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Book Review: Gallant by V.E. Schwab

Gallant by V.E. Schwab

Narrated by Julian Rhind-Tutt

Reviewed by David T. Valentin



Fans of V.E. Schwab missing the beautiful poetic prose of The Invisible Life of Addie LaRue will find themselves enchanted by the same prose once again in Gallant, this time with a bit of a horror twist.

Gallant follows around Olivia Prior, a mute, orphaned girl living in a boarding school who doesn’t quite get along with the headmasters nor the other girls. While dealing with being an outcast. Olivia’s situation isn’t made any better with the fact that she can see ghosts, or ghouls as the novel calls them. Her only solace is the journal of her mother, the only thing she has left of her parents which contains strange writings of whispers driving her mother mad. One day, Olivia receives a letter from her uncle Arthur, inviting her into the home of Gallant. Only problem is, in her mother’s journal she warns Olivia she will be safe so long as she does not return to Gallant. Faced with staying in a boarding school with her bullies or returning to a home and a family where she might not be safe, Olivia agrees to go to Gallant only to find her family’s dark past.

With Schwab’s descriptive prose and narrator Julian Rhind-Tutt’s enchanted storytelling voice, Gallant keeps the tension and mystery of the novel from the first page to the very last page. The combination of the two gives the book a dark fairytale feel, a feeling that could be likened to an almost dark telling of Alice and Wonderland. Fans of Coraline by Neil Gaiman will find this book very similar to Gaiman’s novel, sometimes almost a bit too similar as if it’s an extension or retelling of that tale as well.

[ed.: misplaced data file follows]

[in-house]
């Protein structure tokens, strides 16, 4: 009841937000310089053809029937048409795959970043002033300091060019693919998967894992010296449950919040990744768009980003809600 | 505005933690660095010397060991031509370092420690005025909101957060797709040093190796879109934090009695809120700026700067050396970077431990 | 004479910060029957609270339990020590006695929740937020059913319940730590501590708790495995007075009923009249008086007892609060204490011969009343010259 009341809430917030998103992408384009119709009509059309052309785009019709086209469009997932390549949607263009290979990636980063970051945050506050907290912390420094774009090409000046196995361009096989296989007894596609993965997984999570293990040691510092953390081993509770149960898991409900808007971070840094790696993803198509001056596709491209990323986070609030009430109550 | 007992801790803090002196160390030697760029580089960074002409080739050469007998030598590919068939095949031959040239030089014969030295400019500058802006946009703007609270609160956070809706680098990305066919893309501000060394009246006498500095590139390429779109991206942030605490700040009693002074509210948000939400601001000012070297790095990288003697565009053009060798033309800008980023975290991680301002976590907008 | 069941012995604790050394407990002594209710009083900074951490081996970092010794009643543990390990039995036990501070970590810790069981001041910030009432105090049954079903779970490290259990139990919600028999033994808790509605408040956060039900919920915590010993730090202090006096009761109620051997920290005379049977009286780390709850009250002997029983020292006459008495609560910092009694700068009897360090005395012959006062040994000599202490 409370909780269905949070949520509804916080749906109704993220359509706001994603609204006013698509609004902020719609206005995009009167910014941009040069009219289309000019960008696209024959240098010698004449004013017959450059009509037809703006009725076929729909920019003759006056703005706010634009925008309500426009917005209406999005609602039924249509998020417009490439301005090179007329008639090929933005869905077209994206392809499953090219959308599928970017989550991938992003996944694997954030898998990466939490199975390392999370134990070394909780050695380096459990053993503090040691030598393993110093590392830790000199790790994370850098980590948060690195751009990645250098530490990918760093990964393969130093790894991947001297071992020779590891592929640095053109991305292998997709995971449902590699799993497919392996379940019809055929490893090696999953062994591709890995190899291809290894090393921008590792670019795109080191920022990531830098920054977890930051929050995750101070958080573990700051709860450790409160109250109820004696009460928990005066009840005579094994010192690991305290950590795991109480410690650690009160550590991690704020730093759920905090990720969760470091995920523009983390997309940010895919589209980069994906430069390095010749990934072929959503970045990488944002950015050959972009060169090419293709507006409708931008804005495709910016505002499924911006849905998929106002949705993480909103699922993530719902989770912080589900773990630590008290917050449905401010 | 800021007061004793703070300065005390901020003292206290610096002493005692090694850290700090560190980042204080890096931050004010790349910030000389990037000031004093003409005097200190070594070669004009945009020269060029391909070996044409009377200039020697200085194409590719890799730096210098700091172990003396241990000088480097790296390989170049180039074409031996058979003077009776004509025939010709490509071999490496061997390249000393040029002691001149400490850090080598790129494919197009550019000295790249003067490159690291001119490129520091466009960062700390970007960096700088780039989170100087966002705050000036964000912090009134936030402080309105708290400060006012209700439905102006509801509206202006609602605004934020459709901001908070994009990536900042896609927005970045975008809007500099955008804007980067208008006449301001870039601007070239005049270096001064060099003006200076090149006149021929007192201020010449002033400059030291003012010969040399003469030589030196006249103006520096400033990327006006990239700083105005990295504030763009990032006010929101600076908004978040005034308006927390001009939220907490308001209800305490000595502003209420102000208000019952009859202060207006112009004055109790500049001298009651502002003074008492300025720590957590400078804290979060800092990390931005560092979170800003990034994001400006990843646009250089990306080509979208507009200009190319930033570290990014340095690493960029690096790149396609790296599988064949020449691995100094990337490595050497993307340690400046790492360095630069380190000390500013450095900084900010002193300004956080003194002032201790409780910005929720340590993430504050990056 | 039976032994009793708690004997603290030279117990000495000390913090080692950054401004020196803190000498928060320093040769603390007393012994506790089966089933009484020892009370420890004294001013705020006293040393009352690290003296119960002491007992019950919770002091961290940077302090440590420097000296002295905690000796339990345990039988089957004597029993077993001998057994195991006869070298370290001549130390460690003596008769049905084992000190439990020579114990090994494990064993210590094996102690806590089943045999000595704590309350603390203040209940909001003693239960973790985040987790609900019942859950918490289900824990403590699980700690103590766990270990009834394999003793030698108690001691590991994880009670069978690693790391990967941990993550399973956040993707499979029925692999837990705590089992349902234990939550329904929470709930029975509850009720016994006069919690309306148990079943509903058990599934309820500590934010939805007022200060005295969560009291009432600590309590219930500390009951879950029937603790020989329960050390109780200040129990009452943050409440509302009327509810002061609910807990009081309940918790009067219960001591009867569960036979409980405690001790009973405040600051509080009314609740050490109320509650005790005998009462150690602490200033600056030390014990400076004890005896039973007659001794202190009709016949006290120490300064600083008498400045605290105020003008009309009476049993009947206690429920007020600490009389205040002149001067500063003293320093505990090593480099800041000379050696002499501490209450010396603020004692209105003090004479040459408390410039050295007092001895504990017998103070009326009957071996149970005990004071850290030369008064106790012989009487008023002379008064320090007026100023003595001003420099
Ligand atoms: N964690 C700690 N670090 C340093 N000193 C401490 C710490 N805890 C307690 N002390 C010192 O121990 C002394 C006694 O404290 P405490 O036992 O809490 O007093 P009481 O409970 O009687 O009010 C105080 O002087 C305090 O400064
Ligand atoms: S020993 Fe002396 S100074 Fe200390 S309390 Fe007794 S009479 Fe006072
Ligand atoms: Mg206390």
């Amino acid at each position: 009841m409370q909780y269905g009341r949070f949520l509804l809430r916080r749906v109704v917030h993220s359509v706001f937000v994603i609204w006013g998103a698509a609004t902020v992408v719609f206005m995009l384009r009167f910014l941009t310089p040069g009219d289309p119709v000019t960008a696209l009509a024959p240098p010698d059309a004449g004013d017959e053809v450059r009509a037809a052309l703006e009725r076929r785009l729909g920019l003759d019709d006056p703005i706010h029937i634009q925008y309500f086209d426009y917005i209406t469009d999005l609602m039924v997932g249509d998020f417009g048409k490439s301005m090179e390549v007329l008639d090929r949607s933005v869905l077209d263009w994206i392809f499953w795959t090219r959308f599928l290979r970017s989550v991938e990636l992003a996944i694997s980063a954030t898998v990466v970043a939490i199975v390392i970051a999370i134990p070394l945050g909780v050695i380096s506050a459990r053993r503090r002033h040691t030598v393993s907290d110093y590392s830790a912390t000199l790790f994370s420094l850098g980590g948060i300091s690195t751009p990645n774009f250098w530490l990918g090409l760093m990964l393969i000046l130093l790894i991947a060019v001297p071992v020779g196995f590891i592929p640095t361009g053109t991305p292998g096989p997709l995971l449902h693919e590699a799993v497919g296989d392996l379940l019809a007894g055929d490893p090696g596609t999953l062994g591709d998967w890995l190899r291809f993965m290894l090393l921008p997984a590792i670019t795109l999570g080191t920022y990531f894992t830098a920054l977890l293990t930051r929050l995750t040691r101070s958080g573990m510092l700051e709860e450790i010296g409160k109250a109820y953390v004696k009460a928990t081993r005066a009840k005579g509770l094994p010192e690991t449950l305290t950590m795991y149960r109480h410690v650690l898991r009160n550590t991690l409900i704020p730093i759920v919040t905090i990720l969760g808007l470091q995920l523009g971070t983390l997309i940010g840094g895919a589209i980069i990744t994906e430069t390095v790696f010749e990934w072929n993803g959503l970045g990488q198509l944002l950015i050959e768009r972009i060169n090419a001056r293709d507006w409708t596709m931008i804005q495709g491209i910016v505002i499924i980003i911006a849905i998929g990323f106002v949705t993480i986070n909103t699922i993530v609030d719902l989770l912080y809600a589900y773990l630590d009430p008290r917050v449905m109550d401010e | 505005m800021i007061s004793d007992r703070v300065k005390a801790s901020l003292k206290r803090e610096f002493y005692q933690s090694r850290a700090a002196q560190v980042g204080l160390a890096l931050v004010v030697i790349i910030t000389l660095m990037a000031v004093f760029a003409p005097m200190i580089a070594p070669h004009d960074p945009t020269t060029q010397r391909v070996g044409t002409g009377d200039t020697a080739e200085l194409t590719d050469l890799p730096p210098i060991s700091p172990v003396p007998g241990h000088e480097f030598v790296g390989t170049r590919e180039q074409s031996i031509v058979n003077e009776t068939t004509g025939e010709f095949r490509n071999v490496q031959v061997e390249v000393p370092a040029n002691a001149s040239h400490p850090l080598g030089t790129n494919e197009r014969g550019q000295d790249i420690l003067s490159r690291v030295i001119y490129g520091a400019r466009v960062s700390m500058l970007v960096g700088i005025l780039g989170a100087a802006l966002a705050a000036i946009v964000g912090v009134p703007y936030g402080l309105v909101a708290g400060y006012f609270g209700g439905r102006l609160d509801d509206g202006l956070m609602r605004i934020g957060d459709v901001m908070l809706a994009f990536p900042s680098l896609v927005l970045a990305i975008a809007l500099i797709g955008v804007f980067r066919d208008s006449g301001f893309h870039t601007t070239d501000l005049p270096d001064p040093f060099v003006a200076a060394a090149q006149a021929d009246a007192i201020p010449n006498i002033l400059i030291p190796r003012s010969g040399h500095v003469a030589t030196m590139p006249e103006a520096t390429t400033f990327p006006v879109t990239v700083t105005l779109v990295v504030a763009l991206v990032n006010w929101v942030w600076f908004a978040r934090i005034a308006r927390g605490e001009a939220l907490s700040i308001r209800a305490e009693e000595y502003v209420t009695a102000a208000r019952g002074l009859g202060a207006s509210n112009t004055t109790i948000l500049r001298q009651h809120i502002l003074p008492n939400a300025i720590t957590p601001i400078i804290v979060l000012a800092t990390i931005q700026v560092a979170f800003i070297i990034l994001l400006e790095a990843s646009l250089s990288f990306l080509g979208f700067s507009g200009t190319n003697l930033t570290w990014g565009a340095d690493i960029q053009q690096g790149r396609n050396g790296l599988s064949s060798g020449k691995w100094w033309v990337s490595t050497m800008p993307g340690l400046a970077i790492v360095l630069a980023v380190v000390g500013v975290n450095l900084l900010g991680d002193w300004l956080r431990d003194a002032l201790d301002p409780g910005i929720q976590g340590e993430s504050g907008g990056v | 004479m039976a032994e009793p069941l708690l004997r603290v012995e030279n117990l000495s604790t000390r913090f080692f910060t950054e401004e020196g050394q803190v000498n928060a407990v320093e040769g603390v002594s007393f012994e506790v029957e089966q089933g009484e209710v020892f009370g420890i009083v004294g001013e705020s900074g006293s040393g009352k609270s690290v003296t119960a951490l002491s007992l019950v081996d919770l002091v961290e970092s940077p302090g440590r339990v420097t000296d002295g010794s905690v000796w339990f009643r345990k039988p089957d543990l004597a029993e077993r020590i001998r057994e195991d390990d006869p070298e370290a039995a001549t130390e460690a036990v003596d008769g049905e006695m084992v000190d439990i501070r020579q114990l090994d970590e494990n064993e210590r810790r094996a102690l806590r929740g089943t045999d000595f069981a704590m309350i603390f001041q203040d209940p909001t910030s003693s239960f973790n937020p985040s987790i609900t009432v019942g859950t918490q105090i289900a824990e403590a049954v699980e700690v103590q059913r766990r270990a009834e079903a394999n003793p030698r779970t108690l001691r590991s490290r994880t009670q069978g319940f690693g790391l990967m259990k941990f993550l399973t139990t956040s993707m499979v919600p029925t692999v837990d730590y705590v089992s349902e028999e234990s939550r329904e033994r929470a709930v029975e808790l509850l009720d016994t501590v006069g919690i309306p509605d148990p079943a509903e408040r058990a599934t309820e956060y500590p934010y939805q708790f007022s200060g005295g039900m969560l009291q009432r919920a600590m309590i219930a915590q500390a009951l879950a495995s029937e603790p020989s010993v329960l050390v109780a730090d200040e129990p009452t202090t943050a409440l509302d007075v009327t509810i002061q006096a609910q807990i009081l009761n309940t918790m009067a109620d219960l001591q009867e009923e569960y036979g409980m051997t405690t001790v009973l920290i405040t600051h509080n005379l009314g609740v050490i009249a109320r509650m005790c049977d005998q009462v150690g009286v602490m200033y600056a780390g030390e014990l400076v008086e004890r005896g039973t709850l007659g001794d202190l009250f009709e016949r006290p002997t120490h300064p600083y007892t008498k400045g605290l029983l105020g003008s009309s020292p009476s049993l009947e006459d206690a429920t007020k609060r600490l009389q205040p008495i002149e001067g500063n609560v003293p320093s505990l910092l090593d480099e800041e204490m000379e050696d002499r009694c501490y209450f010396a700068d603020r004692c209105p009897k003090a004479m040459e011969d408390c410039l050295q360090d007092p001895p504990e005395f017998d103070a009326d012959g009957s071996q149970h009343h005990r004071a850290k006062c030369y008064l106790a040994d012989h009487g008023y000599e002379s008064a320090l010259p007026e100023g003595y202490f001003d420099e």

Fans of Schwab are all too familiar with her slow beginnings, something that might not hold all readers. I tend to enjoy the slow beginnings as it almost feels like a slow seduction where you become well acquainted with the characters and the world around them. Many fans said Gallant was vey slow, but by the middle the book picks up and moves full steam to the ending. I actually didn’t like this switch in gears, because I found it sacrificed the mystery that captivated me, but that’s no fault of the author, but more so that they had to begin to provide answers to to the horror elements of the novel. And even when sacrificing that slow pace for a more action-packed ending, the eeriness of the reveal of the true villain of the novel is the pillar that holds up the climax and ending of the novel.

With a mystery on our hands and a kick ass protagonist all sorts of different readers can relate to, the book really is a recipe for success, and I for one would easily recommend this book even to readers who are not fans of the fantasy genre. With a little bit of mystery, a little bit of horror and a little bit of fantasy, Gallant has something to offer to everyone.


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